For there is in Tuus, not only they be men, and not beasts; freemen, and not villains; Athenians or Englishmen, that is, a civil not a barbarous people--the three considerations of the heathen ruler; but that they be God's own people and flock; and that is all in all. His people, because 'He made them;' and so, the lot of His inheritance. His people again, because 'He redeemed them' from Egypt with His mighty arm; and so His peculiar people. His people the third time, because He redeemed their souls by His sufferings; and so, a people purchased most dearly, purchased even with the invaluable high price of His most precious blood. This is that, that sets the price on them. For over such a flock, so highly prized, so dearly beloved, and so dearly bought, it may well beseem any to be a guide. Moses, with all his learning; Aaron, with all his eloquence; yes, even 'kings to be their foster-fathers, and queens to be their nurses.' No leading too good for them. I conclude with St. Augustine upon these words; Quamdiu minimis istis fecistis fratribus meis, fecistis et nihi. Audis minimis, saith he, et fratribus, 'Take this with thee too, that they be Christ's brethren thou leadest;' et mihi crede, non est minima gloria horum minimorum salus, 'and trust me, it is no poor praise to protect this poor flock, but a high service it is, and will be highly rewarded.' Christ will take and reward it, as done to Himself in person.

Sicut oves standeth doubtful in the verse; and may be referred, either to the manner of leading--thus, 'Thou leadest like sheep;' or, to the persons led--thus, 'Thy people like sheep,' There we touched it before in duxisti, in every of the four manners of leading; and here now we take it in again with the people to whom it may have reference. And indeed, [27/28] there is no term that the Holy Ghost more often sendeth for than this of His flock to express His people by, for in the estate of a flock they may best see themselves. As here it is added respectively to duxisti, to let them see, both what interest they have in it, and what need they have of it. I mean of government.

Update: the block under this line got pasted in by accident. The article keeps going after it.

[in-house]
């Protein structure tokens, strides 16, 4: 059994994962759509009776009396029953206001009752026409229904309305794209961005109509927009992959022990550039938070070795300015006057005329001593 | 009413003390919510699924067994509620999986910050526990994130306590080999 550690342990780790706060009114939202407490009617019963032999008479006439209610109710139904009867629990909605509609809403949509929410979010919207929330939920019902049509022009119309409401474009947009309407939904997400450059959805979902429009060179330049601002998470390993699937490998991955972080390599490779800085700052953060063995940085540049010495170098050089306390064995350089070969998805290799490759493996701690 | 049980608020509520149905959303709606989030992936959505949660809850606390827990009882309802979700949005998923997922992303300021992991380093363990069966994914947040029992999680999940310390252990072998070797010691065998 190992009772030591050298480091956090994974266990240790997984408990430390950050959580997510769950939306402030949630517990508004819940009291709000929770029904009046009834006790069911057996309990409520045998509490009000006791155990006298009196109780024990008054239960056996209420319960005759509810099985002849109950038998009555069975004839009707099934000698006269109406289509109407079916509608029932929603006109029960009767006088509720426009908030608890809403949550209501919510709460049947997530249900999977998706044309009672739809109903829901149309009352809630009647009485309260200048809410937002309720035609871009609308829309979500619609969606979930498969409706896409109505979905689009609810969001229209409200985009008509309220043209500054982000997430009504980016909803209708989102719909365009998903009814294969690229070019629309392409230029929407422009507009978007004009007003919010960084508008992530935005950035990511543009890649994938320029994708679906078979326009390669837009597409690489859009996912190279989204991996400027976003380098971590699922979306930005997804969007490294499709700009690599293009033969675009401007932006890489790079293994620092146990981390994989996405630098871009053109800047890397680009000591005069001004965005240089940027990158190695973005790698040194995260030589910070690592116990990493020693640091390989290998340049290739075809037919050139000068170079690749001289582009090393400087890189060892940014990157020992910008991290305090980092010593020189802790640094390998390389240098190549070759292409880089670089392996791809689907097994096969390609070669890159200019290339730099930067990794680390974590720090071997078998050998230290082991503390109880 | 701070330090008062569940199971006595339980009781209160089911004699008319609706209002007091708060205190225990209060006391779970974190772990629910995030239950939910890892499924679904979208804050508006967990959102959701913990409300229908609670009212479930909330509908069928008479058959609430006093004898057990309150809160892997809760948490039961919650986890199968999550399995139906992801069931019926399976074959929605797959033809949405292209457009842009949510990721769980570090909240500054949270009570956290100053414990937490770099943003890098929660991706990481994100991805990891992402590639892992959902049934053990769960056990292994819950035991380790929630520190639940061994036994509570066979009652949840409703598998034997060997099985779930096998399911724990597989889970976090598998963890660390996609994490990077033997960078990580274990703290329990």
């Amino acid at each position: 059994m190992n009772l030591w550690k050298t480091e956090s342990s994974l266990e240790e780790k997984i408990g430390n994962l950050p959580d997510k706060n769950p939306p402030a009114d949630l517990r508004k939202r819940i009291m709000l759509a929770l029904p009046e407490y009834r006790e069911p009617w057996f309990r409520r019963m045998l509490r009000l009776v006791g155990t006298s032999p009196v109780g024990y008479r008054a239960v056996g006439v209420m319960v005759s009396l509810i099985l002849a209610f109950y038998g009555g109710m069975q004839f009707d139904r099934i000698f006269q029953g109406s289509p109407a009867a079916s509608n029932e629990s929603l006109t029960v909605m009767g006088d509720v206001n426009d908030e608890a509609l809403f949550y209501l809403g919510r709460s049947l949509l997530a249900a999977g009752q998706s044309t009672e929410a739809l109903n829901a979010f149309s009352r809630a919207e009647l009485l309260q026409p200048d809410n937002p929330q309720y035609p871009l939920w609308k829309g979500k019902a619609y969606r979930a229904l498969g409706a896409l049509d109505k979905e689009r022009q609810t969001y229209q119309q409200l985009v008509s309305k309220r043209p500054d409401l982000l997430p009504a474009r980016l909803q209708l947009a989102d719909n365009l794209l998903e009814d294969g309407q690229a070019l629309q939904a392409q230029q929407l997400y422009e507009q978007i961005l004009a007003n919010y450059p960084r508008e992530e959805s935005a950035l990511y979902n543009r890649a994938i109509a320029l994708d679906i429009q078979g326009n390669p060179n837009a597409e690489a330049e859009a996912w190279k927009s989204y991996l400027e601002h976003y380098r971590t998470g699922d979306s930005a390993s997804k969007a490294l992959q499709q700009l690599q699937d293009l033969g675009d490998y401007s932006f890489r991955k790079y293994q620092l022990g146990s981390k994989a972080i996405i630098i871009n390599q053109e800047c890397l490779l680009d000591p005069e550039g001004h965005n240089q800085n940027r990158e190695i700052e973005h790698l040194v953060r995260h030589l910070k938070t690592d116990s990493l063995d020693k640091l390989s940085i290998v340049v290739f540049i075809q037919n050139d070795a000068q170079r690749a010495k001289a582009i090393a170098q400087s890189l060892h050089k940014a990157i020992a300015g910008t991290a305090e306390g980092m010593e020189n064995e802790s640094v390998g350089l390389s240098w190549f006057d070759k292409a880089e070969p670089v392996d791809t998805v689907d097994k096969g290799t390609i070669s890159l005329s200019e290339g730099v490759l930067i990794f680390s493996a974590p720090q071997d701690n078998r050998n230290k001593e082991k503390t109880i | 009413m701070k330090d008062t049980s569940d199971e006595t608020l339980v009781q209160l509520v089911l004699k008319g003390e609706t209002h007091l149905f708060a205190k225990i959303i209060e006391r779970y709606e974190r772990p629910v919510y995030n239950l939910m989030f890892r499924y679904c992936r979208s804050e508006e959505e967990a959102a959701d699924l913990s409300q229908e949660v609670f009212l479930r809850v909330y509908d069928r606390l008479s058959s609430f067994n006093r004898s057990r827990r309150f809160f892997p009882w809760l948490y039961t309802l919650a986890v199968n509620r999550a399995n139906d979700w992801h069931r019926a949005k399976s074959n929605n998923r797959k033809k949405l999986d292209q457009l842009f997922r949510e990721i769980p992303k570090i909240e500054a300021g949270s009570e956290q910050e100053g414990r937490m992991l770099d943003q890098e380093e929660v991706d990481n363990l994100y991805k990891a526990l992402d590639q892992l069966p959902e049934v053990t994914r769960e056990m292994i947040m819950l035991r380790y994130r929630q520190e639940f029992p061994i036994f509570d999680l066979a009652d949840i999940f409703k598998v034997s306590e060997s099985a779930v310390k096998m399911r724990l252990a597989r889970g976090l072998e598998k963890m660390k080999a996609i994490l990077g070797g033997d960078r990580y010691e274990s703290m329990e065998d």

First, as a note of difference between Amni and Lo-ammi, Thy people, and the people. God's people, and strange children. Every people is not sicut oves, nor everyone among the people. There is a people, as the Psalmist speaks, sicut equus et mulus, 'like the untamed horse or mule, in whom is no understanding;' and among the people there be too many such. Surely, by nature we are all so, wild and unbroken as the ass-colt, saith Job. Which wildness of nature when they are untaught, and taught to submit themselves to government; to become gentle and easy to be led sicut oves- led to feeding, led to shearing, to feed those that feed them; tractable of nature, and profitable of yield; it is a good degree and a great work is performed on them. For by it, as by the first step, they become God's people. For His people are populus sicut oves, and they who are not His, are populus sicut hirci, 'a people like he-goats,' in nature intractable, in use unserviceable.

Now, being His people, they come to have an interest in duxisti, the benefit. For populus sicut oves must be led gently; but populus sicut hirci must be driven forcibly. Duxisti is not for both; it is a privilege. And if there be any who retain their wild nature, or degenerate from sheep into goats, as divers do daily; for them Aaron has a rod to sever them from the fold by censure of the Church. And if that will not serve, Moses has another which he can turn into a serpent and sting them; yes, if need so require, sting them to death by the power secular. For nachah is leading, and the sound remaining, nacah is smiting; and a necessary use of both. The one for Thy people like sheep who will be led; the other for the strange children like goats, who will not stir a foot farther than they be forced. And this is the interest.

But now again, when they be brought thus far to be like sheep, they are but like sheep though; that is a weak and unwise cattle, far unable to guide themselves. Which sheweth [28/29] them their need of good government, and though they be the people of God, yet that Moses and Aaron be not superfluous. For, a feeble poor beast we all know a sheep is; of little or no strength for resistance in the world, and therefore in danger to be preyed on by every wolf. And as of little strength, so little reach. None so easily strays of itself, none is so easily led awry by others. Every strange whistle maketh the sheep; every ecce hîc maketh the people cast up their heads, as if some great matter were in hand.

These two defects do mainly enforce the necessity of a leader. For they want sight, as blind men, and they want strength, as little children, stir not without great peril, except they have one to lead them. And both these wants are in sheep, and in the people too.